Though Navy's football team is off to its first 3-0 start in a quarter-century, Coach Paul Johnson was quick to put it in proper perspective yesterday.

"All that means is the worst we can finish is 3-8," he said. "What I told our team is that we could lose every game we play if we don't give a great effort because we're not at the level where we can just show up and win. But we've played well and gotten off to a good start and put ourselves in a good position."

Navy is coming off a 29-0 victory at Tulsa, the Midshipmen's first shutout against a Division I-A opponent since a 21-0 victory over Boston College in 1980 and the first on the road against a Division I-A team since blanking Virginia, 32-0, in 1978. Navy recorded a 7-0 victory over Division I-AA Lafayette in 1994.

There is no secret to Navy posting its best start since winning its first six games in 1979. The Midshipmen have done everything well, albeit against lower echelon teams, as Duke, Northeastern and Tulsa have collectively opened the season 1-7.

"We've made a lot of progress so far and we still haven't come close to playing a perfect game," said senior fullback Kyle Eckel, who ran for 98 yards and three touchdowns against Tulsa. "But we've played well enough to win, and that's what counts."

Senior quarterback Aaron Polanco has been effective with the triple-option attack that last year led the nation in rushing. This season, Navy is averaging 310.3 rushing yards per game, sixth in the country. The Midshipmen are ninth nationally in passing efficiency at 169.55 yards per game.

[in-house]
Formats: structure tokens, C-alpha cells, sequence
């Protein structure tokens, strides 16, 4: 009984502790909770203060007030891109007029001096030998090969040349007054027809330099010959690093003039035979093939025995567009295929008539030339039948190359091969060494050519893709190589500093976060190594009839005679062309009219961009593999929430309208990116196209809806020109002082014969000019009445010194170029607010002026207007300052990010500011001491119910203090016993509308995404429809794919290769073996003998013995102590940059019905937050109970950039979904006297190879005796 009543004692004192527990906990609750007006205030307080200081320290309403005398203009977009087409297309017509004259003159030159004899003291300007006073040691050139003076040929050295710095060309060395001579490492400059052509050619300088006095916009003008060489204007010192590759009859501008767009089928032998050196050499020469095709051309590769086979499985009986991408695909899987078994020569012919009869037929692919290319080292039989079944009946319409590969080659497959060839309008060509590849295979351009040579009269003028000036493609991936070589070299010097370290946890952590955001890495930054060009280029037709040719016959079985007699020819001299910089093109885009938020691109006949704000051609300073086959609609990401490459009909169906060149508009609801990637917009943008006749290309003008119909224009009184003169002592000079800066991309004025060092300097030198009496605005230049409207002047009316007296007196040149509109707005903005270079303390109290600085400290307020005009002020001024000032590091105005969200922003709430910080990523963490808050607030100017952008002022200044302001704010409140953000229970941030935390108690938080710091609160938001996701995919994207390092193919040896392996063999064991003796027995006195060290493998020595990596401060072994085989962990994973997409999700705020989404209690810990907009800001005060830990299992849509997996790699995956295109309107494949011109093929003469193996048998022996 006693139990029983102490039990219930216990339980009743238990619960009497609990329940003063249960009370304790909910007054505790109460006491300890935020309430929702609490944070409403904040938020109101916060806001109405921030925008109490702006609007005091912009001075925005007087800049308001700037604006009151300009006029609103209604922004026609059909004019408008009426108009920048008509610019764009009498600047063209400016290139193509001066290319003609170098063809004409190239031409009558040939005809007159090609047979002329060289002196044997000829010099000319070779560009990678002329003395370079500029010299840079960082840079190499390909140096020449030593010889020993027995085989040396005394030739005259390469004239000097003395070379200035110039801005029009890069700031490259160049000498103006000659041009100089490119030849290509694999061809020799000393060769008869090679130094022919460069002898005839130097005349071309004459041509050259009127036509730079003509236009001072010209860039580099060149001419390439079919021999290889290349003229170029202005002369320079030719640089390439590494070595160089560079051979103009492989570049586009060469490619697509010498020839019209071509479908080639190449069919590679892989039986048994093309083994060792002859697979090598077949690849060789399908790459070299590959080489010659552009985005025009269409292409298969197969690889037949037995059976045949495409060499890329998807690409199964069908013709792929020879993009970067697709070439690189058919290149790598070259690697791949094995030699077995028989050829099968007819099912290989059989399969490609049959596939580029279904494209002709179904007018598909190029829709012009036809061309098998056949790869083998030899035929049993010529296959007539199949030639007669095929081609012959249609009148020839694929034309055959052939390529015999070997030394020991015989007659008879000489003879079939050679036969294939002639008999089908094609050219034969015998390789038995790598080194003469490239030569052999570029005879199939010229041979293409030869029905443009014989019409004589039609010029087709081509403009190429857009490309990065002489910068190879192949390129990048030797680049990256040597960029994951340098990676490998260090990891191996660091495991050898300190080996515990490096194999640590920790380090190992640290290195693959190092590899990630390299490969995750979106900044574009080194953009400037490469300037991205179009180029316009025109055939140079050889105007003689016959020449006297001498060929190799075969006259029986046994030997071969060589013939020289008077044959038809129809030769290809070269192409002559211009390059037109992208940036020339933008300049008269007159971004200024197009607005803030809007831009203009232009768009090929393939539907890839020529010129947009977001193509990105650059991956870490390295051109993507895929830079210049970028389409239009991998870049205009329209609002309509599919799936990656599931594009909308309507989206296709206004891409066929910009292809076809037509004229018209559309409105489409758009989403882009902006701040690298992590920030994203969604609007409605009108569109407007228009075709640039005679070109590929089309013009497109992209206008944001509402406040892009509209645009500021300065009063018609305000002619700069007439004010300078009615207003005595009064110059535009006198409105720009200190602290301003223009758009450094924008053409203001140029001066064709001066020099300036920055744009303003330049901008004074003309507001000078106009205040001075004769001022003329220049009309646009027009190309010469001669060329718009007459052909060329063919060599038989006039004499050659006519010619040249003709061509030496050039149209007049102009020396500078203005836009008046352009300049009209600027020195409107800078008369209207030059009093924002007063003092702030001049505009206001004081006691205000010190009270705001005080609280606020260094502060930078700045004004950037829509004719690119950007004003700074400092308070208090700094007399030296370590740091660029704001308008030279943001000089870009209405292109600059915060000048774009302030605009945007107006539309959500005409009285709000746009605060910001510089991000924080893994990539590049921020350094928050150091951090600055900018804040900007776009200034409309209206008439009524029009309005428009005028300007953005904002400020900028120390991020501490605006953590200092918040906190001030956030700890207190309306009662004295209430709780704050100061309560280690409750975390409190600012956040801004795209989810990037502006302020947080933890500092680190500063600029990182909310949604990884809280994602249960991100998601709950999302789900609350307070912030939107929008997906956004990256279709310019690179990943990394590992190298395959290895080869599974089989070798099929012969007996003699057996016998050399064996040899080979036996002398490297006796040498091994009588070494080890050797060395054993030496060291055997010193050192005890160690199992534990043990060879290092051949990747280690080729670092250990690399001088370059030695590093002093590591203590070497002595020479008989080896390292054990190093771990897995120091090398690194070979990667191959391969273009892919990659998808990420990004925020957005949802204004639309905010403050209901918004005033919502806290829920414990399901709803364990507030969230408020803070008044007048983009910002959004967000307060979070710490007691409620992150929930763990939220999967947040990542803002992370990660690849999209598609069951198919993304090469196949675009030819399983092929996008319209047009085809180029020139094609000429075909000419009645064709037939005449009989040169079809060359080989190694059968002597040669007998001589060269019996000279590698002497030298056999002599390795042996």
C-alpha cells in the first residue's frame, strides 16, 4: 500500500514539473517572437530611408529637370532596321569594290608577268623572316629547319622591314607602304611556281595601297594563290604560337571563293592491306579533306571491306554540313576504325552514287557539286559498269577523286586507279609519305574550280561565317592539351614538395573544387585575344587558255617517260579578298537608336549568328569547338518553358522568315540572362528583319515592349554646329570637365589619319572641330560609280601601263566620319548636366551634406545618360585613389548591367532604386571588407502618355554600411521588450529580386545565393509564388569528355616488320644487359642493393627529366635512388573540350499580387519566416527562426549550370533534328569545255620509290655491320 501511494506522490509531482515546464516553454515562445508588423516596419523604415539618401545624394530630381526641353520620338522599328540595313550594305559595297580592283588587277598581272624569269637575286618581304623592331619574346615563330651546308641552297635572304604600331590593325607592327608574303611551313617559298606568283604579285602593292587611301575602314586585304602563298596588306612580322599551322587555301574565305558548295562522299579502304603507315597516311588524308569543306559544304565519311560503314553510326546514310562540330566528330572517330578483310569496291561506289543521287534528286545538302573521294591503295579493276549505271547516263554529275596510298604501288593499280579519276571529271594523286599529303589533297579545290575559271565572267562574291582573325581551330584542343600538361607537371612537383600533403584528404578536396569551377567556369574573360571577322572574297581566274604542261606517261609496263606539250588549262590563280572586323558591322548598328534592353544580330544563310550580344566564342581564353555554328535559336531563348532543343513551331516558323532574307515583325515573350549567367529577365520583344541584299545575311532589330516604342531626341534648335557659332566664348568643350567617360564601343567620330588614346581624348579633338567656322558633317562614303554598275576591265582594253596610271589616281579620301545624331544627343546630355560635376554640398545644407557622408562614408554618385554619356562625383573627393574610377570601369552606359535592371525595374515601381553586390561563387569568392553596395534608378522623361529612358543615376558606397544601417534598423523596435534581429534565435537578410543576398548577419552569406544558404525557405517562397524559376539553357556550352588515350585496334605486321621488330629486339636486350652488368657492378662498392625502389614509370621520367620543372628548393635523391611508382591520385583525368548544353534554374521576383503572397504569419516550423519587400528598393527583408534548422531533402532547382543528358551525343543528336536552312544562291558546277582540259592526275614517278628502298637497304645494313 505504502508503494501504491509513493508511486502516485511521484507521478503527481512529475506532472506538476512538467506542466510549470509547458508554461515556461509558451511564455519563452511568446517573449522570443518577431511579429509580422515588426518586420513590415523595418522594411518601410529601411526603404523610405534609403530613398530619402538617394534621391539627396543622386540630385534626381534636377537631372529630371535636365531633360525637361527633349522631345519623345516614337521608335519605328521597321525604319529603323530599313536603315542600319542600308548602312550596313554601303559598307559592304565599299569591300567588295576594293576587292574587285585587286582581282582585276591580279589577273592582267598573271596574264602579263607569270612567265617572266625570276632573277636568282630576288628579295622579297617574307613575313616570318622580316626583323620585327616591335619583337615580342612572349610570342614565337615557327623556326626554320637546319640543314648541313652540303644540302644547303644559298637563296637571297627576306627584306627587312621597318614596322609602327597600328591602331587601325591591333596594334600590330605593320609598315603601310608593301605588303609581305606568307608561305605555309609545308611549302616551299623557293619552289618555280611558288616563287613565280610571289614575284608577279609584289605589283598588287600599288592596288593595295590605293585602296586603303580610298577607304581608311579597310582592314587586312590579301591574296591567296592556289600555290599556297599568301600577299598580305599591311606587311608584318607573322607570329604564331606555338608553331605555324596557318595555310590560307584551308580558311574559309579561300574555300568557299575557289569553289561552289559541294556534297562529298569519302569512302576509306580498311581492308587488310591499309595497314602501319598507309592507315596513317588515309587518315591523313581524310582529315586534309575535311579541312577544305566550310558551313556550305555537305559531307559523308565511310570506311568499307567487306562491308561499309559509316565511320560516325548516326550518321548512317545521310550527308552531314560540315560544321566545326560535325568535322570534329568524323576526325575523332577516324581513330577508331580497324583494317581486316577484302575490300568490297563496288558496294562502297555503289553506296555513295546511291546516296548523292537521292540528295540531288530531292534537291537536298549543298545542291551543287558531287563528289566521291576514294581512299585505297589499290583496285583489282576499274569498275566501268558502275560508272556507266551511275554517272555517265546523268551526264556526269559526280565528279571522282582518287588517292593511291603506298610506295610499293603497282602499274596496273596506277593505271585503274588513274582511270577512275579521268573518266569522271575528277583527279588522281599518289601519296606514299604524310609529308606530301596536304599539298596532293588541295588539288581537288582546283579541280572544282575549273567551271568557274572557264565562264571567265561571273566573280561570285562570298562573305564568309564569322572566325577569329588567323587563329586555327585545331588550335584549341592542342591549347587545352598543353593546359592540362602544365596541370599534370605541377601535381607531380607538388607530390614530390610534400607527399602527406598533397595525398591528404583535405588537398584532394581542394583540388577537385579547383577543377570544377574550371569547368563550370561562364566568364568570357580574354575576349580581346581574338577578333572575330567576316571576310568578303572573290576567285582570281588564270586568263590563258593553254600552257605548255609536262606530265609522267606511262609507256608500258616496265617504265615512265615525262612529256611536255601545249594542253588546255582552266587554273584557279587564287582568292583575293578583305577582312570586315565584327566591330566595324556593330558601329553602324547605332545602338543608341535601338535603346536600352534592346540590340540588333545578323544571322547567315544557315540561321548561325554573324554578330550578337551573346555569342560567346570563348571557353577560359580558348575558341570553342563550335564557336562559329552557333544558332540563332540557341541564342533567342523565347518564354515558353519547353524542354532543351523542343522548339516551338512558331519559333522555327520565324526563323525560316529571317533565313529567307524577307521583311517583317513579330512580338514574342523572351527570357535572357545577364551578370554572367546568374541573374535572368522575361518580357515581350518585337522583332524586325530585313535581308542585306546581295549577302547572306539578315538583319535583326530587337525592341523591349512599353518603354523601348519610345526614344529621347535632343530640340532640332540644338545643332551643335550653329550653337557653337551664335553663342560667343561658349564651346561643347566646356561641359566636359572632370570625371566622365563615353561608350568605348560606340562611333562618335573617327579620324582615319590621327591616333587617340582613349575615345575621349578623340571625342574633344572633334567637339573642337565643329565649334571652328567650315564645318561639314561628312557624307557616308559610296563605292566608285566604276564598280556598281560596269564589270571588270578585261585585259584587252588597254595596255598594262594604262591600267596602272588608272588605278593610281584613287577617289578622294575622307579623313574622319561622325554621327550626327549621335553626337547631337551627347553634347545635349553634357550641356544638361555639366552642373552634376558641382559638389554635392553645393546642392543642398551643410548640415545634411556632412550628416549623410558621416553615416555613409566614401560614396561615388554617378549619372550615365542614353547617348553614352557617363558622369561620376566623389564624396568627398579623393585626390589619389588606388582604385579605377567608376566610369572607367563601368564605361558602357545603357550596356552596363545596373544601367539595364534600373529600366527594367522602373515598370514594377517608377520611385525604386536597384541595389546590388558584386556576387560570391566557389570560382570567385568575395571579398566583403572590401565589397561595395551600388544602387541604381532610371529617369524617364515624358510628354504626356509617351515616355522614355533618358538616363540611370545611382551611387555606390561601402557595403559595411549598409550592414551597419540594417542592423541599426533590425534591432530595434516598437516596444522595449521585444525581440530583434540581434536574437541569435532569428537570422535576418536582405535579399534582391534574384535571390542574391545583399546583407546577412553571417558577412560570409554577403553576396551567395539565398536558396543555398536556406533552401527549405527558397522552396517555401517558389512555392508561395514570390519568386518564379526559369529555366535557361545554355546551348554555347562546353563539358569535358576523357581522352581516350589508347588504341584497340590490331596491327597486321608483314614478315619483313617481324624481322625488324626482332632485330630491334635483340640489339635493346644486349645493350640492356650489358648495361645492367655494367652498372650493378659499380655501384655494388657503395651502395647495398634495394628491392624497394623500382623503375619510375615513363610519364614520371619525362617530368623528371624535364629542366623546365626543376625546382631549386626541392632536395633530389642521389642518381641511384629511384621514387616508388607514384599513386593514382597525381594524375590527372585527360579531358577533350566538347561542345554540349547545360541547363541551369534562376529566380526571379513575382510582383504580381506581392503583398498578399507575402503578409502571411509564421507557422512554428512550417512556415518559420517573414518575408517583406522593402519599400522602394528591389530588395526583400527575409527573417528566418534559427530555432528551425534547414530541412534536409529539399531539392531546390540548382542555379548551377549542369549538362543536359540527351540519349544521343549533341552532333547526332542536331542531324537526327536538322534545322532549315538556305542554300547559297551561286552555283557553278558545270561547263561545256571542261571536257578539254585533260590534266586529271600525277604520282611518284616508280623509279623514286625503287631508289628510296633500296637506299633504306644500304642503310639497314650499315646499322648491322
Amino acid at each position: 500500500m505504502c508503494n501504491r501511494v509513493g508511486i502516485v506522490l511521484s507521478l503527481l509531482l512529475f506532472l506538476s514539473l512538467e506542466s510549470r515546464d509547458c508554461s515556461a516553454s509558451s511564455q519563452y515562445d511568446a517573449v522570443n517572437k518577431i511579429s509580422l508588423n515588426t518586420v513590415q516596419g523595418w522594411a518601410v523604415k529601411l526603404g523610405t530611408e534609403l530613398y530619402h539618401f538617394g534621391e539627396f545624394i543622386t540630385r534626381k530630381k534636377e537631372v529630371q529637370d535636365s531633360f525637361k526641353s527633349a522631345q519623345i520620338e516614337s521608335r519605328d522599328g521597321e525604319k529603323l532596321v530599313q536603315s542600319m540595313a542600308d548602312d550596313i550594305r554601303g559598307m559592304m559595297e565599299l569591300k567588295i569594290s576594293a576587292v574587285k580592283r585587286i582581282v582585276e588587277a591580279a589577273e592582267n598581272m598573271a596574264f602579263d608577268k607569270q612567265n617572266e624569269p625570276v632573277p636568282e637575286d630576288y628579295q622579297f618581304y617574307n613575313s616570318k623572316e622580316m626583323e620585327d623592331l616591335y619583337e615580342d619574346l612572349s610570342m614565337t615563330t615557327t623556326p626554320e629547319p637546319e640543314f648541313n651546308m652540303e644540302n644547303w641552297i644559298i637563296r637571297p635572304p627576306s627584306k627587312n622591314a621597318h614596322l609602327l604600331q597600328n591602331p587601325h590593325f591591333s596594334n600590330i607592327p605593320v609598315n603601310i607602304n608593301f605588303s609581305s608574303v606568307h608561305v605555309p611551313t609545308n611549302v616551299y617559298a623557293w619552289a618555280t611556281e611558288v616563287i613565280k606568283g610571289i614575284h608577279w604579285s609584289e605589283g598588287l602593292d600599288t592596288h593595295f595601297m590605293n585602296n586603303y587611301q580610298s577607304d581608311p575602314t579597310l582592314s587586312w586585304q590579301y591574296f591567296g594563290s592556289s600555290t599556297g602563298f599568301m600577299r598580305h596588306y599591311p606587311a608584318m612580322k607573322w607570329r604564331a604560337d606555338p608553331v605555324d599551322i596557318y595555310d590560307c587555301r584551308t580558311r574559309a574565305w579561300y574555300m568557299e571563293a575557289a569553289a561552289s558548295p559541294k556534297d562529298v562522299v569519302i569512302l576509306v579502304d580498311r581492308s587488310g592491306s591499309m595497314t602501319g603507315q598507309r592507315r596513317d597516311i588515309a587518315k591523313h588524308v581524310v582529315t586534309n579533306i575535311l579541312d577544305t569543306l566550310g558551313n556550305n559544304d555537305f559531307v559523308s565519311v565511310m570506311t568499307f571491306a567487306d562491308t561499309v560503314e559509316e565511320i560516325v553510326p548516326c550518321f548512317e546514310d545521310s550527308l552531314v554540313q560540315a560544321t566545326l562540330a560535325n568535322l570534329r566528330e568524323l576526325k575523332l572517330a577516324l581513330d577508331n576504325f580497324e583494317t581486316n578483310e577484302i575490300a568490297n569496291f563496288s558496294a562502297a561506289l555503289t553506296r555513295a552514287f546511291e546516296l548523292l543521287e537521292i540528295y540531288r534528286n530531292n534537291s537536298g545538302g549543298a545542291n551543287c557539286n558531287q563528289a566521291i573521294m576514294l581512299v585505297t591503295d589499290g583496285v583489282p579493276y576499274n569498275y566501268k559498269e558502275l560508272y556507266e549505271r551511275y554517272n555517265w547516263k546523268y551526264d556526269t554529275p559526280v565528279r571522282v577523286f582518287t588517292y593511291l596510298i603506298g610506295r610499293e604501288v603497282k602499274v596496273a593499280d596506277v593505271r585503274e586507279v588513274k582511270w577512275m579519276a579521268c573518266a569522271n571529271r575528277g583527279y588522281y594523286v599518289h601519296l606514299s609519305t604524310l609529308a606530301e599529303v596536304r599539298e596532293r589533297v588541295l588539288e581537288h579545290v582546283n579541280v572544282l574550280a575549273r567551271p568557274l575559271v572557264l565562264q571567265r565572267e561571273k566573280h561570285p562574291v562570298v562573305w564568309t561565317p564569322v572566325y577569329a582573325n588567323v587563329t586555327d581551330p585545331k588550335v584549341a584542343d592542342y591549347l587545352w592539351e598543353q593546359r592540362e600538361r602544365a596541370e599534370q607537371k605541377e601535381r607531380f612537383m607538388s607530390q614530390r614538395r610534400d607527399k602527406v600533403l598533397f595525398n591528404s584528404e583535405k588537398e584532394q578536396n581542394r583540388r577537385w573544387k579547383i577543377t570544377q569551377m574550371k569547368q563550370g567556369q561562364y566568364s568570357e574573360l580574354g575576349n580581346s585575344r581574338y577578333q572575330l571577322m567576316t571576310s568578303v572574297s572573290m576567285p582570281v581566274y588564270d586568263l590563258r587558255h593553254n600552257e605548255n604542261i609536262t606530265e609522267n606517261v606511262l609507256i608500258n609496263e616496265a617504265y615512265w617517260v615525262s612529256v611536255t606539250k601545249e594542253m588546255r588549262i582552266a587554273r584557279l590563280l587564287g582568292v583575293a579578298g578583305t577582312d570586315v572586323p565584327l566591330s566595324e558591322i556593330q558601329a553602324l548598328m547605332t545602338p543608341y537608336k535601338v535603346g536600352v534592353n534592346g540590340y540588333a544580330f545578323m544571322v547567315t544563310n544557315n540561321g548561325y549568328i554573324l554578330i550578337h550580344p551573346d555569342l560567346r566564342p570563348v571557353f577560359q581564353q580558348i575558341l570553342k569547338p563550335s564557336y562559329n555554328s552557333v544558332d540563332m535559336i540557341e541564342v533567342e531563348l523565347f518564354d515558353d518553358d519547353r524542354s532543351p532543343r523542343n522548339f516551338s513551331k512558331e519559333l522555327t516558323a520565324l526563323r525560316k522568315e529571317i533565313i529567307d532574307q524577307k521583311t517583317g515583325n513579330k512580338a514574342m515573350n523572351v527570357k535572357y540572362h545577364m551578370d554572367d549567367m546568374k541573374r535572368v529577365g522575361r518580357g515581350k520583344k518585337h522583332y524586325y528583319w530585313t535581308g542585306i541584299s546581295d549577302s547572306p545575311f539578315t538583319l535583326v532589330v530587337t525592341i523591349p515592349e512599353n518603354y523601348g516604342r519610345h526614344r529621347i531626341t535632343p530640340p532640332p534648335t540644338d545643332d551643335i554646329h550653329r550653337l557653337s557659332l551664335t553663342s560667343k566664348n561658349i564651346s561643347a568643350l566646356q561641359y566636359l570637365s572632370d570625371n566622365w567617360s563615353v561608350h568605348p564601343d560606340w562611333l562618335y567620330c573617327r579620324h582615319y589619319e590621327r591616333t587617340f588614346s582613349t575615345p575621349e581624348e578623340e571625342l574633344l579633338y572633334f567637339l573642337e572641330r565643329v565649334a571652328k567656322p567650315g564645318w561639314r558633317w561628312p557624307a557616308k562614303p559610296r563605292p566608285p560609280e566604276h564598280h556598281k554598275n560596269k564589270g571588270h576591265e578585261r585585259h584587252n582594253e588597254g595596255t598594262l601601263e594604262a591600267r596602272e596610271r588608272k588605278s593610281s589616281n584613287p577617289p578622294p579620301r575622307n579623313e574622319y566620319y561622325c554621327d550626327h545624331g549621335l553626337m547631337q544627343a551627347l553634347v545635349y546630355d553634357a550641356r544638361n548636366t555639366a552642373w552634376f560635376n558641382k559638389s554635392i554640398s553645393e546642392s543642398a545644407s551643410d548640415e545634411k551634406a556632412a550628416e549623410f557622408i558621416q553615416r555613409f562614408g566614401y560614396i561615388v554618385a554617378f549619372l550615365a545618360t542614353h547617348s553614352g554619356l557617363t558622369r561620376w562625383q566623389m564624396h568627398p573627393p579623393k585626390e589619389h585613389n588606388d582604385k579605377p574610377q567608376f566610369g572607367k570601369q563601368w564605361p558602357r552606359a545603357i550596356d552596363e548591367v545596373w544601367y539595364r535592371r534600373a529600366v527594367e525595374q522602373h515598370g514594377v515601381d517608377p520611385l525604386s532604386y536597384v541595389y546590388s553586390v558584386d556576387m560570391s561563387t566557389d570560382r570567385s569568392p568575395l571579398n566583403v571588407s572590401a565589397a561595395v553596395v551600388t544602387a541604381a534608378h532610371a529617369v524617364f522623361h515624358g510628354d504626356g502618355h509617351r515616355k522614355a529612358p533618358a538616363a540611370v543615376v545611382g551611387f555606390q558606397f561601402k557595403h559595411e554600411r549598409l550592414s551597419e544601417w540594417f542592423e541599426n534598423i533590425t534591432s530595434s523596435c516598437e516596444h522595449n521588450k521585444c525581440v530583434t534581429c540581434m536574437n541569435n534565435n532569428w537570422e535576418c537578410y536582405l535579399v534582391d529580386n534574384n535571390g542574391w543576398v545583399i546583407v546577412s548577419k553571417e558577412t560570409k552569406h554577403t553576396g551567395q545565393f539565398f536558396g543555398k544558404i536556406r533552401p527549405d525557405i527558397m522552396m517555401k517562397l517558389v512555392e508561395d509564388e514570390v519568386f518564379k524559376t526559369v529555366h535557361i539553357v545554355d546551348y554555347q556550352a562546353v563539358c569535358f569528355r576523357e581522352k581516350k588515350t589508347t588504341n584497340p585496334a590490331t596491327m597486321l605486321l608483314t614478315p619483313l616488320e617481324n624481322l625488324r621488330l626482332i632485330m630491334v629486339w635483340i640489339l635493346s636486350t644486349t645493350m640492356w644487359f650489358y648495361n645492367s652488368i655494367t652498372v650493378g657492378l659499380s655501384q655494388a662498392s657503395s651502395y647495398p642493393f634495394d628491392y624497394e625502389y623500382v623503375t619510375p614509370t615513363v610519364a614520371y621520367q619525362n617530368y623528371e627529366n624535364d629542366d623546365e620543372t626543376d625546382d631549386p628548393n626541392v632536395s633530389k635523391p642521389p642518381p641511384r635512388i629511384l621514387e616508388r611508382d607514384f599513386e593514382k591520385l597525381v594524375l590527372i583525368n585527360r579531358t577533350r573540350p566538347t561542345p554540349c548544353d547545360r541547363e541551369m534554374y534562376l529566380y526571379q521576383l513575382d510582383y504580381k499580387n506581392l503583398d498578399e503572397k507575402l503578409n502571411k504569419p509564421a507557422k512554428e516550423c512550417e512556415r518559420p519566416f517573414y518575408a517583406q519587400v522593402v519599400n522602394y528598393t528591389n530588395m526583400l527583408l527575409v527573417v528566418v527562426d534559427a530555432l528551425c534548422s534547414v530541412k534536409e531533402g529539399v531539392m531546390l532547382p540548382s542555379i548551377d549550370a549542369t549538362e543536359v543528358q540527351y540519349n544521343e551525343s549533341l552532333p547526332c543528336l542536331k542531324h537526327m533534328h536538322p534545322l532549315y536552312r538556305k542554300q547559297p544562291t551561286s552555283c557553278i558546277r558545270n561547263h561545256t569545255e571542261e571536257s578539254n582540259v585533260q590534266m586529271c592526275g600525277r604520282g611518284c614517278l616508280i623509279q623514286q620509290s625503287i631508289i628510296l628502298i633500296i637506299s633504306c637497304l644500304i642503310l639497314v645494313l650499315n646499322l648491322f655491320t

They have been even stronger defensively. The Midshipmen have not allowed a point in the fourth quarter and have stopped five of eight fourth-down plays.

Navy's defense has also gotten better the closer the opponent gets to the end zone. The Midshipmen have given up just three touchdowns and three field goals in the 10 times the other team has driven inside Navy's 20-yard-line.

But Navy must show it can be just as effective against better teams.

That starts with Vanderbilt (0-2) on Saturday at Navy-Marine Corps Memorial Stadium in Annapolis. The Commodores, coming off a 26-23 overtime loss at Ole Miss in a game they led by 13 in the third quarter, will present the toughest challenge so far. The Midshipmen posted a 37-27 victory over Vanderbilt last year in Nashville.

"We know how good Vandy is after playing them last year, and they know a lot about us," Eckel said. "I don't think there are going to be many surprises out there when we play."

The coaches know each other well: Paul Johnson guided Georgia Southern to four victories in six meetings against Bobby Johnson's Furman squad.

"Nobody is going to 'ooh' and 'aah' us because the reason why we're on the schedule is the other team thinks it's a game they're going to win," Paul Johnson said. "At Georgia Southern, us and Furman were pretty close in talent, but now I'm sure Vanderbilt thinks it has more talent and feels it's the better team."